This week on the MoM blog we paid tribute to the remarkable Tomas Estes, who has sadly passed away. Be sure to raise a glass to the Tequila pioneer tonight.

Elsewhere, we launched two new competitions, one a #BagThisBundle which gives you a chance to stock up on some Duppy Share Rum and the other promising an amazing adventure to the Lakes District courtesy of the Lakes Distillery. We also helped you explore the world of rum with some of our favourite bottlings, made a classic cocktail that features in Charlie Chaplin’s Caught in a Cabaret, enjoyed the latest vintage of a great Champagne, uncovered the story behind Don Julio Tequila and found out what the heck a swan neck is.

Now, let’s enjoy what the drinks industry had to offer in the last seven days. It’s The Nightcap: 30 April!

The Nightcap: 30 April edition

It’s likely this whiskey was distilled sometime between 1763 to 1803!

‘World’s oldest whiskey’ to be sold at auction

If you want a chance at owning a whiskey billed as “the oldest currently known bottle” then put 22-30 June in your diary. Because that’s when you’ll be able to bid on a legendary bottle of Old Ingledew bourbon. Skinner Auctioneers are selling the remarkable spirit, which was originally thought to be from 1850. However, when Skinner rare spirits expert Joseph Hyman used a needle to extract a small sample of the liquid to be sent off for carbon dating, the results were even more incredible. It was revealed that the most likely date this bourbon was distilled (with 81.1% probability) was between 1763 to 1803. It’s impossible to place a specific age statement. But historical records confirm that it’s among the oldest distilled whiskey remaining on the planet today. We know a little bit about the history of the bottle thanks to a press release from Skinner Auctioneers. It was purchased by John Pierpoint Morgan (Yep, that J.P. Morgan) in Georgia in the late 19th century. It was originally stored in demijohn so Morgan paid a visit to a speciality grocer in LaGrange to have several decanters worth of the whiskey bottled. His son Jack eventually ended up with some bottles, giving a few away including to US Presidents Franklin Roosevelt and Harry Truman. Another recipient was James F. Byrnes, who subsequently gave the bottle to close friend and whiskey lover Francis Drake, who knew the value of what he had and for three successive generations, his family kept a cork in it. This is why we have this incredible, roughly 250-year-old, bottle now. Although we wouldn’t hold out too much hope that you’ll get your hands on this one. We imagine demand will be pretty high…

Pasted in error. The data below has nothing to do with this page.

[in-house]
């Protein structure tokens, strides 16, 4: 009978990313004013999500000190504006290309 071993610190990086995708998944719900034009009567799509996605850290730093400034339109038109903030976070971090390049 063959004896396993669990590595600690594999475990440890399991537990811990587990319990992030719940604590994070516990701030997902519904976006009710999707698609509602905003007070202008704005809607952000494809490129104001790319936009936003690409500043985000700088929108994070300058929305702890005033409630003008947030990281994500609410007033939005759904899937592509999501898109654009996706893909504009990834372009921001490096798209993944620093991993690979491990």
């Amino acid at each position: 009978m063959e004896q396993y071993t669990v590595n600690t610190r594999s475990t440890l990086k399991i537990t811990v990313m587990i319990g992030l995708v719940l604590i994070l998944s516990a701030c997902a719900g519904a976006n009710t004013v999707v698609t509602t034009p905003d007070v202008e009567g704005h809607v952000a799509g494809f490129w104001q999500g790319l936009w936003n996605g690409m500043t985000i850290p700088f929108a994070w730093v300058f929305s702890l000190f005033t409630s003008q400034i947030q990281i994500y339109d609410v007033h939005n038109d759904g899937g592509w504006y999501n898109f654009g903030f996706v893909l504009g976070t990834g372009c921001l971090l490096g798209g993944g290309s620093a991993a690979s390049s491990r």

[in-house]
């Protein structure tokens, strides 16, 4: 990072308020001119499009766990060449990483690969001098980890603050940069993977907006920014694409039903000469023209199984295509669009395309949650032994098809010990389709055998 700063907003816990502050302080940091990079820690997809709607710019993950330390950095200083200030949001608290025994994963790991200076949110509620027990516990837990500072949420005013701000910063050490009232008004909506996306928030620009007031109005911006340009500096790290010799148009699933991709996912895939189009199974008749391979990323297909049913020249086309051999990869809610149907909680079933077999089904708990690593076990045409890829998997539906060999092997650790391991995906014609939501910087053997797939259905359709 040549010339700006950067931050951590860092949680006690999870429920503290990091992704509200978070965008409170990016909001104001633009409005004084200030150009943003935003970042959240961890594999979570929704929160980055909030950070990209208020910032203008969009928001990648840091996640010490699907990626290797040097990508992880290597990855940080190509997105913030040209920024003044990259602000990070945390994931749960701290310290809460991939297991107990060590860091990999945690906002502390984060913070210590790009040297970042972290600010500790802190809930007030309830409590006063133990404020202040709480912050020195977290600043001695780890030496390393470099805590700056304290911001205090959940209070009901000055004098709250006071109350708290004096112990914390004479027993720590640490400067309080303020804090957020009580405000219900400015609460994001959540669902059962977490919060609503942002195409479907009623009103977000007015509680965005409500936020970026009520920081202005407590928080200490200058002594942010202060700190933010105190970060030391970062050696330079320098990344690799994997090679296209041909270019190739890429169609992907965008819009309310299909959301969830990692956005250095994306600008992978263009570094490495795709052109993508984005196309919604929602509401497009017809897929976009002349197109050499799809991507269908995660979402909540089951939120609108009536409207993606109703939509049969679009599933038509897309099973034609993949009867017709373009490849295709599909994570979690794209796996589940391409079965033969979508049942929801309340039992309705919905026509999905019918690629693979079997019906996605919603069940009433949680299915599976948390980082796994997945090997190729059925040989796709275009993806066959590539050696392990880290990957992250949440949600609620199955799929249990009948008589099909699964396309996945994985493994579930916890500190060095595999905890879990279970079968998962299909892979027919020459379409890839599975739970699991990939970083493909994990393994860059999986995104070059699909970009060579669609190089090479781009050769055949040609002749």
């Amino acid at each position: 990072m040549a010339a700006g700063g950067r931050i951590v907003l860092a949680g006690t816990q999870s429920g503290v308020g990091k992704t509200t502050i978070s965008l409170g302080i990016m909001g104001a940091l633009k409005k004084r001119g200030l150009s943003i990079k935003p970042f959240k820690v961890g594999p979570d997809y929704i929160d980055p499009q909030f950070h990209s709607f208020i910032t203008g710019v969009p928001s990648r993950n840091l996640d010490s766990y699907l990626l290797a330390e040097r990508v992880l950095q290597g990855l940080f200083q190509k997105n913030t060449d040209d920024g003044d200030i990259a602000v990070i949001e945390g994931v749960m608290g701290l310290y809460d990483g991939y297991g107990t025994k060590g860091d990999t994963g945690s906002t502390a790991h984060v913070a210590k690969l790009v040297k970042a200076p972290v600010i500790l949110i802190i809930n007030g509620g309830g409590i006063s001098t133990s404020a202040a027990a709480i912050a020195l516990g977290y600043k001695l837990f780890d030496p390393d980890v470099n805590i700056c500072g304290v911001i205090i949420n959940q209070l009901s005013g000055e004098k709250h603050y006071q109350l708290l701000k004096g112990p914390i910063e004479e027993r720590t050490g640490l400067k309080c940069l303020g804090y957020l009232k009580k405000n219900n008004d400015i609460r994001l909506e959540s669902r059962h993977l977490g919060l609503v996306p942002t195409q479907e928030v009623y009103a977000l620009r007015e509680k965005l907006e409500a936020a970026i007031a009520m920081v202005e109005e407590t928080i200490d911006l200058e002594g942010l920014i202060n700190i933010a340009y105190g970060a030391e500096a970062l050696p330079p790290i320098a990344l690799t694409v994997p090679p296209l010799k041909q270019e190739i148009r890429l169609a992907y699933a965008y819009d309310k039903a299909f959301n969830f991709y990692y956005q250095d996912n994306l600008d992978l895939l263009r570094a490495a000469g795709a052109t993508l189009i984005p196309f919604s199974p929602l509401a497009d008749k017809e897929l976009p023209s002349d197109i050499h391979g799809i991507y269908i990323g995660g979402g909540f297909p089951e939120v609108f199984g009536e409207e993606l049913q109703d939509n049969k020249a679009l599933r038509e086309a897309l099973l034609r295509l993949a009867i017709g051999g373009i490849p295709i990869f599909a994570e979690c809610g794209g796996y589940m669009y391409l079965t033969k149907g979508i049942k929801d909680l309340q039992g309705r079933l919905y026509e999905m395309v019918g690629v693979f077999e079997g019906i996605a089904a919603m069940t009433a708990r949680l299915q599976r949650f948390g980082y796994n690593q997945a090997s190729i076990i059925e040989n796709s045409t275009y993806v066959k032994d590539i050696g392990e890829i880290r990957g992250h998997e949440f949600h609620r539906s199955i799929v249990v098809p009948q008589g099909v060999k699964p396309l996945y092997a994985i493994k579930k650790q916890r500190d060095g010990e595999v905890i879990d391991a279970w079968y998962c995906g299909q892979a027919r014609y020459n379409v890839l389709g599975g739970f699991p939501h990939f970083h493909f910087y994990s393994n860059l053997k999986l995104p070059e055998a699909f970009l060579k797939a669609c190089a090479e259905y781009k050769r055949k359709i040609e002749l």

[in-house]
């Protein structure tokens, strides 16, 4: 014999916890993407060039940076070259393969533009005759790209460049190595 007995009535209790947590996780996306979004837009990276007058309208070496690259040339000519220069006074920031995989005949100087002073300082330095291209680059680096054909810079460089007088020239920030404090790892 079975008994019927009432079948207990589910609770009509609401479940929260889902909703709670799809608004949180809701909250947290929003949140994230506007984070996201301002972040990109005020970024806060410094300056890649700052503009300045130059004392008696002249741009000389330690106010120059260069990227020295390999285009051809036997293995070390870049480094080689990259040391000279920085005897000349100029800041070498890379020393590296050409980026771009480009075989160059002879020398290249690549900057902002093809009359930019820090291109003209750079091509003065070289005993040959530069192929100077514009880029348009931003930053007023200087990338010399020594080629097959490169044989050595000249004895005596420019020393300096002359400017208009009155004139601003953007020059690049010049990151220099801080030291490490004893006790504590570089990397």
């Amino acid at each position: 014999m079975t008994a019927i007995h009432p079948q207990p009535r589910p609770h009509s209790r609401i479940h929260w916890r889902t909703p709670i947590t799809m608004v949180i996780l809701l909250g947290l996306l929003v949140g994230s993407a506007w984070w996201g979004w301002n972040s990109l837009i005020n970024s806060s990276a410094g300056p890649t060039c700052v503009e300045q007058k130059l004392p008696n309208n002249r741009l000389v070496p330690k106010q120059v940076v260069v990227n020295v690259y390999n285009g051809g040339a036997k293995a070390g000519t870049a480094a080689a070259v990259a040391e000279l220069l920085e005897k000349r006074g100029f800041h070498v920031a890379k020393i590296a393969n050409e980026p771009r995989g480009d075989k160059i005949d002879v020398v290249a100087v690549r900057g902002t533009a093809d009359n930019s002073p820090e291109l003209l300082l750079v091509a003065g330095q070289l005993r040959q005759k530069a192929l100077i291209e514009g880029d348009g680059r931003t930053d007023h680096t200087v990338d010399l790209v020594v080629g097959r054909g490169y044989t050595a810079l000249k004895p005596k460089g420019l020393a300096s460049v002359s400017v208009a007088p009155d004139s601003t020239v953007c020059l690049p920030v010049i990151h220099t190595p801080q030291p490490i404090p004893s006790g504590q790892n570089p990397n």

Rémy and Usher team up to celebrate their roots

It wouldn’t be a Nightcap without a celeb/booze mash-up and we’ve got a particularly good one this week. Cognac house Rémy Martin has produced a video called “Team Up For Excellence” starring ‘00s music ledge Usher. The video, put together by composer Raphael Saadiq, director and choreographer Jake Nava, and Oscar-winning costume designer Marci Rodgers, tells the story of the links between Cognac and American music. “I was really inspired by creating the historical music scenes in a way that felt true to the spirit of that moment, but also relevant and eye‐catching to a young contemporary audience,” Nava explains. “This dual priority informed my direction of all the music, dance and Usher’s performance.” The video opens with Usher as a GI in World War I liberating France, moves to a jazz club and through the ages, taking in different musical genres. “Music doesn’t need Cognac to exist, and Cognac doesn’t need music to exist,” Usher said, “but what is beautiful is that they were meant to meet and when they did, they created cultural harmony.” The video is a cut above most spirits adverts and well worth five minutes of your time.